The Impact of the Black Lives Matter Movement on Social Justice

In the words of James Baldwin, an African American writer, to be black and conscious in America is to be in a constant state of rage. These words continue to echo in the society today where issues of social inequality are still palpable.

While it is appreciated that significant victories towards social cohesion and justice were realized in the past such as Fair Housing Act, Voting Rights Act, and in Brown vs. Board of Education, neighborhoods and schools are slowly re-segregating while some elements of the Voting Rights Act were recently robbed of their substantial power.

Over 40% of black children are being educated in high poverty schools while the unemployment rate for high school dropouts who are black is 47%. Black people constitute only 13.2% of the entire United States population yet over 37% of them are homeless. Because of felony convictions, 1 in 13 African Americans of voting age is denied of his or her power to do so. I had to take some time out from working with painters bucks county to write this up because it is unacceptable that in this day and age we are still struggling for progress.

The Trial of George Zimmerman

George Zimmerman, a neighborhood watch volunteer and a resident of Sanford, Florida, shot a 17 year old African American known as Trayvon Martin in 2012, despite the latter being unarmed. Zimmerman was tried in July, 2013 and found not guilty of second degree murder and subsequently acquitted for manslaughter by a jury in Florida. This triggered an explosion of activism which continued in the months that followed.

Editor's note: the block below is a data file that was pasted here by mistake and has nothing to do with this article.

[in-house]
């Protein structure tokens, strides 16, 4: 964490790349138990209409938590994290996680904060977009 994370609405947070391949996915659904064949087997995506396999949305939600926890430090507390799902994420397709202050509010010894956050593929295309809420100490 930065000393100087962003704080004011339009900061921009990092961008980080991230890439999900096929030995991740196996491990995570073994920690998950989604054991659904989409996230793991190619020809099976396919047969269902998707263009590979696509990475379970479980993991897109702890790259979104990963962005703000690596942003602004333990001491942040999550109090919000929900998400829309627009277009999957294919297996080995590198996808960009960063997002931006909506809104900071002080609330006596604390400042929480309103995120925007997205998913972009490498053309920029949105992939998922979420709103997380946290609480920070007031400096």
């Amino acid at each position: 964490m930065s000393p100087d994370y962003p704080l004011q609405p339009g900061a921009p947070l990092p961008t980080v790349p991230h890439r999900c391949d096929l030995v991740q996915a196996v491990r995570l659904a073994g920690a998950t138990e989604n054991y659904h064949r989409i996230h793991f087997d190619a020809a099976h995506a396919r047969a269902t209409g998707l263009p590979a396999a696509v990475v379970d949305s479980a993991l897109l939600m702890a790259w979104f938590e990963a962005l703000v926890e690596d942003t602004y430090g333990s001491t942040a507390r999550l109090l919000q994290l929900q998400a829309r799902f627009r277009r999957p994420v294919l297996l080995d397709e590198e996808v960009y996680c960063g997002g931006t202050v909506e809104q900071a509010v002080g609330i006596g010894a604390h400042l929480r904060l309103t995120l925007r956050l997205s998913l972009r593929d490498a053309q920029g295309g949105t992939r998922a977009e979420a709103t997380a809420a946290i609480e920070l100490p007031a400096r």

Shortly thereafter, Alicia Garza, a writer and activist from Oakland, California posted on her social media account about the trial and ended with the following words, “black people. I love you. I love us. Our lives matter.” This post was shared by her friends and began circulating virally across social media circles and the hashtag #blacklivesmatter started to emerge. The days that followed saw Opal Tometi, Garza and Patrisse Cullors formulate ideas that would form the foundation of a campaign aimed at fighting police brutality.

Shooting of Michael Brown

On August 2014, a white police office in Ferguson Missouri shot Michael Brown, an 18-year old, unarmed African American. Following this incident, massive protests broke out in the city and police officers responded with riot gear to try and quell the unrest.

The #blacklivesmatter movement had begun permeating banners and posters at this point in time and people all over the streets of Ferguson were chanting the slogan. The Black Lives Matter Organization founded by Garza and the others named above, now has more than 26 chapters nationwide.

The Operation of Black Lives Matter Organization

Through a database called Mapping Police Violence, the movement collects statistical information on violence and police killings in the United States involving black deaths. Through local communities, the organization includes both men and women in the fight for social justice.

The group also leverages the social media in spreading its message and ideologies as well as highlighting contradictions and inconsistencies between eye witness and police findings. The rate at which the movement is attracting global headlines, we are left to wonder whether this is the new civil rights movement of the 21st century America.